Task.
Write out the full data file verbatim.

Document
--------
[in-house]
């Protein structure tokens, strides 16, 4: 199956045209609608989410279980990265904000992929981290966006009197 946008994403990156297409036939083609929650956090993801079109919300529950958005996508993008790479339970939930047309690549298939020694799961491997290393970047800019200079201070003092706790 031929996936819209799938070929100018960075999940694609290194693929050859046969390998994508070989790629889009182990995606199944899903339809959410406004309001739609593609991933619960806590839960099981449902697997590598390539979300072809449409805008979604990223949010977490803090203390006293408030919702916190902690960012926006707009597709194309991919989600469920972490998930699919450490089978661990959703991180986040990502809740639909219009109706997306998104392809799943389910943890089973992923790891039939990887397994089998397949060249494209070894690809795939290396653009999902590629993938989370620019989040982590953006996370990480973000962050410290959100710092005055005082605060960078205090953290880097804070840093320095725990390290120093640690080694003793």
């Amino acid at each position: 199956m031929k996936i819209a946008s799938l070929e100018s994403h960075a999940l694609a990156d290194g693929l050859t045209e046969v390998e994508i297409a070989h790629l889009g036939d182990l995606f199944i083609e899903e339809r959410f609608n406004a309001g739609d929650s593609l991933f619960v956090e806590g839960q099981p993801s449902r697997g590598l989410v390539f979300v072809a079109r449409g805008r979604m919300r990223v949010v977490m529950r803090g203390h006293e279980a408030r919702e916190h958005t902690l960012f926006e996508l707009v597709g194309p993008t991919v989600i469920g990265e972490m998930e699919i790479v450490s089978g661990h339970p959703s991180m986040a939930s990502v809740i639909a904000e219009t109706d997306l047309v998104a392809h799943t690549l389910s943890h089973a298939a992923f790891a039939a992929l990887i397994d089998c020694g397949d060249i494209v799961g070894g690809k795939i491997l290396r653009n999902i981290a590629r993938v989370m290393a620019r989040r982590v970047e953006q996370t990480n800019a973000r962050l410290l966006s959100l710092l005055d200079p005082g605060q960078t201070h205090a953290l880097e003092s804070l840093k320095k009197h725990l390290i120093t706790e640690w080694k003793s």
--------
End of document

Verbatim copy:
[in-house]
């Protein structure tokens, strides 16, 4: 199956045209609608989410279980990265904000992929981290966006009197 946008994403990156297409036939083609929650956090993801079109919300529950958005996508993008790479339970939930047309690549298939020694799961491997290393970047800019200079201070003092706790 031929996936819209799938070929100018960075999940694609290194693929050859046969390998994508070989790629889009182990995606199944899903339809959410406004309001739609593609991933619960806590839960099981449902697997590598390539979300072809449409805008979604990223949010977490803090203390006293408030919702916190902690960012926006707009597709194309991919989600469920972490998930699919450490089978661990959703991180986040990502809740639909219009109706997306998104392809799943389910943890089973992923790891039939990887397994089998397949060249494209070894690809795939290396653009999902590629993938989370620019989040982590953006996370990480973000962050410290959100710092005055005082605060960078205090953290880097804070840093320095725990390290120093640690080694003793």
């Amino acid at each position: 199956m031929k996936i819209a946008s799938l070929e100018s994403h960075a999940l694609a990156d290194g693929l050859t045209e046969v390998e994508i297409a070989h790629l889009g036939d182990l995606f199944i083609e899903e339809r959410f609608n406004a309001g739609d929650s593609l991933f619960v956090e806590g839960q099981p993801s449902r697997g590598l989410v390539f979300v072809a079109r449409g805008r979604m919300r990223v949010v977490m529950r803090g203390h006293e279980a408030r919702e916190h958005t902690l960012f926006e996508l707009v597709g194309p993008t991919v989600i469920g990265e972490m998930e699919i790479v450490s089978g661990h339970p959703s991180m986040a939930s990502v809740i639909a904000e219009t109706d997306l047309v998104a392809h799943t690549l389910s943890h089973a298939a992923f790891a039939a992929l990887i397994d089998c020694g397949d060249i494209v799961g070894g690809k795939i491997l290396r653009n999902i981290a590629r993938v989370m290393a620019r989040r982590v970047e953006q996370t990480n800019a973000r962050l410290l966006s959100l710092l005055d200079p005082g605060q960078t201070h205090a953290l880097e003092s804070l840093k320095k009197h725990l390290i120093t706790e640690w080694k003793s």